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Inconveniently Vegan

*written at the Omni King Edward Hotel in Toronto and finished at Charlotte Douglas International Airport during a long layover

One of the questions I keep hearing is, so you do all this traveling and you’re vegan… how do you eat? I’m not exactly wasting away, people. Sure, it’s not easy in the South (it was worse twenty years ago). It’s extremely easy in places like San Francisco. But. It’s never easy in the airport, a bastion for bad food (and taste, but that’s another subject altogether). While I can assure you that generally, yes, I do eat, quite well in fact, on my travel days I have to do a lot of snacking. With so many layovers, many of them involving barely enough time to get from gate to gate, I’m not going to have time for a sit-down in a restaurant that may or may not have an acceptable overpriced salad.

I try my best to bring my own healthy snacks, but there are only so many Pro Bars one can eat without feeling sugar-sick. I love nuts, but I can’t control myself, eat too many and then feel kind of ill they get old, too. I’m totally prone to giving in to crap like Corn Nuts and my dastardly Kryptonite, the mini red can of Pringles. This stuff is available at every turn in all airports! How do I resist? I am weak! Some places started having “healthy” stuff available to grab & go, like Sabra hummus and Pretzel Crisps packs (these can make anyone feel like they are actually a fourth grader). I despise Sabra hummus and Pretzel Crisps, anyway. It’s yet more junk food and not that tasty at that. Might as give in the lure of the red can.

I’m happy to report there are some exceptions. Off the top of my head, T5 at JFK has a few healthy outposts with insanely expensive– but I expect nothing less– healthier snacks. The other night in Charlotte, I discovered Smart Fries and perhaps the holy grail of healthy salty snacks: LesserEvil. Their kale and roasted garlic bean snacks are just incredible. So incredible, I was immediately plotting my return to this stand on my layover back home. Hey, it’s the little things (and Louis Armstrong International Airport could stand to learn a thing or two in this regard). But snacks don’t always satisfy. Take right now, I’m stranded for a few hours and won’t be able to eat something that didn’t come out of a wrapper until I land in NOLA after 8pm. Why am I in these situations often enough that I can write about it, yet not plan better?

In my wildest fantasies, I land at a reasonable hour in any given city and find a decent hot meal conveniently located near my hotel. So, this is like, never. Typically I’m landing in cities that do sleep and their restaurants close by 9 or 10pm. So, room service. I know most people love them some room service, but if I can avoid this, I do. I can’t turn off my parents’ voices in my head: It’s a ripoff! And over the years, I’ve come to realize my parents were right. The food is never good enough to warrant the outrageous prices and ridiculous fees, and it’s not vegan-friendly, even in places like the Westin where they pride themselves on having a menu featuring an array of superfoods (ie the beef tips come with a side of quinoa). Even when I’m not personally paying for it, I rarely order room service unless I’m desperate. The other night I didn’t have time for dinner until 11:30pm. There wasn’t much in the way of anything open near my hotel in Toronto, so I ordered what turned out to be a 30 dollar (with all of the mysterious fees) grilled vegetable sandwich with the tiniest side salad and lousy dressing. It was merely OK, people! Sure, it arrives with pomp and circumstance and the promise of something special, but I just wanted some damn good food. The silver dome only covered expensive mediocrity.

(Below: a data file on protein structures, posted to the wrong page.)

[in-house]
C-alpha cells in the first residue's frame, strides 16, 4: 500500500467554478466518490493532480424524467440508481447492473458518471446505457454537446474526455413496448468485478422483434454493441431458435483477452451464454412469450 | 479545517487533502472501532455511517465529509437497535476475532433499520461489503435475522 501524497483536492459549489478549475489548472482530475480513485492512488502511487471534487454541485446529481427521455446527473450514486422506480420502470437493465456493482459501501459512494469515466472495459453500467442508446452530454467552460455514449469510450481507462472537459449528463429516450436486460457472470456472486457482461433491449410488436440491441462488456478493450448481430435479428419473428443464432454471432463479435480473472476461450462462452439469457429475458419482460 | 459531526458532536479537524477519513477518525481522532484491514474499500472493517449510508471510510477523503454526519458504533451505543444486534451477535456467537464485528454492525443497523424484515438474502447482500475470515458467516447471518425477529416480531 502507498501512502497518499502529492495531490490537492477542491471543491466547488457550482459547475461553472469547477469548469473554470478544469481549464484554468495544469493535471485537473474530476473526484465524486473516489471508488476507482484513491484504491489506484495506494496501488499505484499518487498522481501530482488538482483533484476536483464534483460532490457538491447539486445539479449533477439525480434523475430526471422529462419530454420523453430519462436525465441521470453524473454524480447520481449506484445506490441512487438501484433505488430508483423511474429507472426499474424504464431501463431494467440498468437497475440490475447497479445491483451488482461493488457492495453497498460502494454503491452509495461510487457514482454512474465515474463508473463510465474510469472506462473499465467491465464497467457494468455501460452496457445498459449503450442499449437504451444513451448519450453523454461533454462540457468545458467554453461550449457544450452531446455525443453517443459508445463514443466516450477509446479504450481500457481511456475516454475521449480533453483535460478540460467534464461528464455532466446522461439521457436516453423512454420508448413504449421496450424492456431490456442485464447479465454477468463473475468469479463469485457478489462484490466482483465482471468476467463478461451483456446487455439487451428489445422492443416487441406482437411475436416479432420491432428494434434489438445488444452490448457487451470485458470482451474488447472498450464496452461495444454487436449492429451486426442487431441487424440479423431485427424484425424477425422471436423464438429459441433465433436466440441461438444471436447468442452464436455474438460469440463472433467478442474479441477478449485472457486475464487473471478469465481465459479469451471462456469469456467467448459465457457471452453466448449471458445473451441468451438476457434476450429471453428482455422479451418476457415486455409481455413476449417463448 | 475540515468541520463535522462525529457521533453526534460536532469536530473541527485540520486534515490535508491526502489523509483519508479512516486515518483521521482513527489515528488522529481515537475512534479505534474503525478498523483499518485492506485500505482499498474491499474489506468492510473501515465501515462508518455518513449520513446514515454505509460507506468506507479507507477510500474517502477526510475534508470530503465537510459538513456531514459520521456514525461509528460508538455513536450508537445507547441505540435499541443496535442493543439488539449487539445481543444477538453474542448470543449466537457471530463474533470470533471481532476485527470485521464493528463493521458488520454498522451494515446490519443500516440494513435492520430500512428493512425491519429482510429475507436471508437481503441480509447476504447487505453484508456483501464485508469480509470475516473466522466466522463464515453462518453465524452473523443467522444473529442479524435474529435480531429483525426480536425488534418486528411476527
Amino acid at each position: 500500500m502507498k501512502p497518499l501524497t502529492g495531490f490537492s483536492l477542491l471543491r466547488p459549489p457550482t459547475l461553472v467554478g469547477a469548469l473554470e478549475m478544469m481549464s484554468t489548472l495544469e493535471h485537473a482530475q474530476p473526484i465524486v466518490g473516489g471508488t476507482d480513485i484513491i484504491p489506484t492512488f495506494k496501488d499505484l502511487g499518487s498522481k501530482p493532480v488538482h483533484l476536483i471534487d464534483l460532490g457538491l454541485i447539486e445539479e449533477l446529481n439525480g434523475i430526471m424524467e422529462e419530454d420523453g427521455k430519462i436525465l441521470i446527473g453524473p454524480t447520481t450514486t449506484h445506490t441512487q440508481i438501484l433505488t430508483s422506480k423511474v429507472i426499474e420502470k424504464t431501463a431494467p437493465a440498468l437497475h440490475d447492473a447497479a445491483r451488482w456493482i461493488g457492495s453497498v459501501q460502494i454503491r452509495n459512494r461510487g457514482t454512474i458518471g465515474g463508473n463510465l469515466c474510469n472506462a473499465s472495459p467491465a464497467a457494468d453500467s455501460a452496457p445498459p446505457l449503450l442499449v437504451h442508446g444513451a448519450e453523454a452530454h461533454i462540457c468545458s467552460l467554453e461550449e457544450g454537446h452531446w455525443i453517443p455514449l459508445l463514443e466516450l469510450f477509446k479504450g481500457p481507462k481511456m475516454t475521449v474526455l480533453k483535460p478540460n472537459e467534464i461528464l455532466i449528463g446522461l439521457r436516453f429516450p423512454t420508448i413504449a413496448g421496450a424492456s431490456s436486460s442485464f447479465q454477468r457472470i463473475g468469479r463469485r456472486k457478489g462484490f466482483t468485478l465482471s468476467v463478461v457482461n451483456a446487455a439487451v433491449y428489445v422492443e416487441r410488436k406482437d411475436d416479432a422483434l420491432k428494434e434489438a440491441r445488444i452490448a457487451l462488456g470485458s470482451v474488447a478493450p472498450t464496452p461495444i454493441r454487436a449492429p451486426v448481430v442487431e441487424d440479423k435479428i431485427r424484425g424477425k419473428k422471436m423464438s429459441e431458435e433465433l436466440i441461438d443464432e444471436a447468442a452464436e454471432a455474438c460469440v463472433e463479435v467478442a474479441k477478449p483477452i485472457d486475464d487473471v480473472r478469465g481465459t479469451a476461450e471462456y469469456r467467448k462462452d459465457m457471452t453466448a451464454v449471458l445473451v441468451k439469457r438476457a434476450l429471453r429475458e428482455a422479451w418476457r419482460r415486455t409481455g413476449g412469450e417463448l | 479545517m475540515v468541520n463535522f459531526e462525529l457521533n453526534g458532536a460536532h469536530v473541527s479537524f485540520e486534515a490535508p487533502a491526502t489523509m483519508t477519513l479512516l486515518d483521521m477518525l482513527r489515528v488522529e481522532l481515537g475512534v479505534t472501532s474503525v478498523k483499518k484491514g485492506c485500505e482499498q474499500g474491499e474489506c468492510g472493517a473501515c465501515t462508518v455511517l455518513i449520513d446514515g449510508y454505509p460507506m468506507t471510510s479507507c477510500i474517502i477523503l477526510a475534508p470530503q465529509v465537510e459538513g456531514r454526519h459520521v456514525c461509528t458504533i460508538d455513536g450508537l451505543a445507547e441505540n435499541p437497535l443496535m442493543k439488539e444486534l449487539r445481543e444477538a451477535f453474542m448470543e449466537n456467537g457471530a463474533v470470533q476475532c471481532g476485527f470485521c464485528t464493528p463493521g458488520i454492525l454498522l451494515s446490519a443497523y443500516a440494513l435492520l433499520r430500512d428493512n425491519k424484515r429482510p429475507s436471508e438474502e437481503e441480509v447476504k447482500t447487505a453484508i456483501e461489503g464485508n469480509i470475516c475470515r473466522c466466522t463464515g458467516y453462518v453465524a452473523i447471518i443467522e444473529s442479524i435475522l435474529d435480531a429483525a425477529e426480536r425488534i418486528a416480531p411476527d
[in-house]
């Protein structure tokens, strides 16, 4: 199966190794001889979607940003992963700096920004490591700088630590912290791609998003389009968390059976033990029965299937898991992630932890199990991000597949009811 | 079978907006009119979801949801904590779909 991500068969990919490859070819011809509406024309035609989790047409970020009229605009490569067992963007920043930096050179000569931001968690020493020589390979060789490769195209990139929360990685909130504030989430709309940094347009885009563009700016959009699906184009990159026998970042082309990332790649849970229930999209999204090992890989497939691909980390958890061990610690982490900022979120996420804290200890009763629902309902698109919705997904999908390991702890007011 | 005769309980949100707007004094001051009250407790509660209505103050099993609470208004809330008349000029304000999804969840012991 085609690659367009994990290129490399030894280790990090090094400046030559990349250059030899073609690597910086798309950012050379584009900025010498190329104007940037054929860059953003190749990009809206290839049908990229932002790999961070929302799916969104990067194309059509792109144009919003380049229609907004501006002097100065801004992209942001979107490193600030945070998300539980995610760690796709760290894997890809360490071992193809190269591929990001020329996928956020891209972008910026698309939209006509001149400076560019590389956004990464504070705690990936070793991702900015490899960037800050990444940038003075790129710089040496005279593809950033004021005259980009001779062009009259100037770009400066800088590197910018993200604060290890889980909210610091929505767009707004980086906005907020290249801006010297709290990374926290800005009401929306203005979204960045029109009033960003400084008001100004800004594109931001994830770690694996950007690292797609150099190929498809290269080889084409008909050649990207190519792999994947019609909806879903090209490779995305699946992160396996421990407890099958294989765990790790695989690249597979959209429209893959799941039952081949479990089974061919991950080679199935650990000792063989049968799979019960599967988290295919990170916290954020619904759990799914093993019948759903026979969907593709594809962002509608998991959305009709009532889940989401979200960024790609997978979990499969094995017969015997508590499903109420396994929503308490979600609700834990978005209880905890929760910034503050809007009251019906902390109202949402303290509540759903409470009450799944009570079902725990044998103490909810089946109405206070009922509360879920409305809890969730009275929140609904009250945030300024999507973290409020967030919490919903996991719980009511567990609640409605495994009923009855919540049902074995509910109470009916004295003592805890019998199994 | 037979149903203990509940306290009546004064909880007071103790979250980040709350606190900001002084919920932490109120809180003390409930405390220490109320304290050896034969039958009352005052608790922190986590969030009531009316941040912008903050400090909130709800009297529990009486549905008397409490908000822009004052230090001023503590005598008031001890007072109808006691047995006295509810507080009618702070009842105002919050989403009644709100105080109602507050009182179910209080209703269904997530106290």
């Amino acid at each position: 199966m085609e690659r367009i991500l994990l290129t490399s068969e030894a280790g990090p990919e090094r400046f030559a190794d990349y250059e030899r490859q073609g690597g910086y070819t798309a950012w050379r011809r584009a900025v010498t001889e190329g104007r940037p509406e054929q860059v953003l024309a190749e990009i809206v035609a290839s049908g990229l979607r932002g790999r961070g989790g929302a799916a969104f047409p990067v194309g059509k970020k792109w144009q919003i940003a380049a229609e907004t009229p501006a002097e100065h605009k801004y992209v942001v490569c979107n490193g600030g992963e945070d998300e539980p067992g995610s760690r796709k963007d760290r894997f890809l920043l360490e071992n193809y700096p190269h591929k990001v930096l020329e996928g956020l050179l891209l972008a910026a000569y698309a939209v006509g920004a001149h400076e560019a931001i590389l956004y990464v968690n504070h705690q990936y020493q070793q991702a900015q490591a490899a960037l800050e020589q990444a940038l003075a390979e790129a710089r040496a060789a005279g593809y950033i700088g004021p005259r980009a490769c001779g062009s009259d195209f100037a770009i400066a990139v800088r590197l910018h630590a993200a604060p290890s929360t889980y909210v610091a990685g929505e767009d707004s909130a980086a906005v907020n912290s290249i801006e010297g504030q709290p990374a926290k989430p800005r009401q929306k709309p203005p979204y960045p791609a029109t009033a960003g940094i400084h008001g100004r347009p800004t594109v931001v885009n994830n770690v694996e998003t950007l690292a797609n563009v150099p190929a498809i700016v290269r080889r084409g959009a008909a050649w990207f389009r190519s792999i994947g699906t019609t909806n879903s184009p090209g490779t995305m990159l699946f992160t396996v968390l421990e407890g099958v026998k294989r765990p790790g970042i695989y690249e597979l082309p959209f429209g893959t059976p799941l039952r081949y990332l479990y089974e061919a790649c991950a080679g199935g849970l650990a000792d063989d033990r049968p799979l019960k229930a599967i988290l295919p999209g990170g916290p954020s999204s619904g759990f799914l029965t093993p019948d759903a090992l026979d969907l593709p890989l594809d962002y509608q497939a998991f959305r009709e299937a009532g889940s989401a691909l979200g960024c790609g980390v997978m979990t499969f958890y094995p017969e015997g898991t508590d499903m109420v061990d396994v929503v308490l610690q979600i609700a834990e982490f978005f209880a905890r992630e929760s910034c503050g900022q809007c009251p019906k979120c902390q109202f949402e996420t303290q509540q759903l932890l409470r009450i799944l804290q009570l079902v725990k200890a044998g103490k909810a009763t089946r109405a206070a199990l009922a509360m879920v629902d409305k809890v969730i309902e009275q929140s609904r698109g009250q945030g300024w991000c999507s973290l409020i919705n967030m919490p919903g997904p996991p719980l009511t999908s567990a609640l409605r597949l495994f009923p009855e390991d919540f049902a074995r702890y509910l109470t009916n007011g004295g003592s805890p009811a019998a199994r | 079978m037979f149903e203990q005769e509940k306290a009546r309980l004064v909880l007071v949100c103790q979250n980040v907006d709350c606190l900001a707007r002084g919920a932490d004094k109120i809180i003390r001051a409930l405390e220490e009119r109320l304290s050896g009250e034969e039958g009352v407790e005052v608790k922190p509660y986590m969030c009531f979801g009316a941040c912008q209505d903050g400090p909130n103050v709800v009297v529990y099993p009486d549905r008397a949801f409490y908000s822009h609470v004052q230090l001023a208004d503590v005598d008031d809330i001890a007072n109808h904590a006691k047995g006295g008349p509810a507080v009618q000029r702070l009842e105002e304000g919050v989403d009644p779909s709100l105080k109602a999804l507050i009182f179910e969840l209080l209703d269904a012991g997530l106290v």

You may be overjoyed to know that I wrote part of this while ensconced in a mostly empty stodgy old hotel bar at the Omni King Edward with a glass of Chianti. Yes, I love these types of bars that don’t possess an ounce of hipness because I’m secretly a grumpy old man who wants everyone off my lawn. Gimmie my cane and my Chianti, bitches! These old fogey bars often offer up a complimentary small bowl of nuts and crackers and I’m not ashamed to admit that sometimes this can count as my evening provisions – nuts and sesame sticks, along with flax seed crackers. That’s some good plant protein, people.

Good snackin' and much cheaper than overpriced room service!

Good snackin’ and much cheaper than overpriced room service!

Try not to die of envy. All of this and nary a loud mouthed fool to be found. It also included an interesting bit of culture shock: the bar was closed down by 10:30pm (Grandpas have to get to bed on time) and I also received a personal escort to my room because Canadian law (? might have been city?) prevents people from carrying open containers from the bar to their hotel room. Pushing aside all inappropriate urges of saying “would you like to come in for a night cap” out of my head (I didn’t actually want this, but I’ve always wanted to say it), I allowed the bartender to carry my glass of Chianti, which had to actually be covered with a piece of plastic wrap, as we traveled down one floor to my room.

And yes, I resisted the urge to take the leftover bowl of snacks, because I’m classy like that.

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New York girl in a Southern (and Eastern Canadian) world these days. Lives in New Orleans. Tries –and fails – to travel light. Vegan. Loves to eat. Loves to drink wine. Loves to write. Always fitting in a workout. Avoids camping at all costs. Loves experiencing new places/different cultures. Always laughing at myself.

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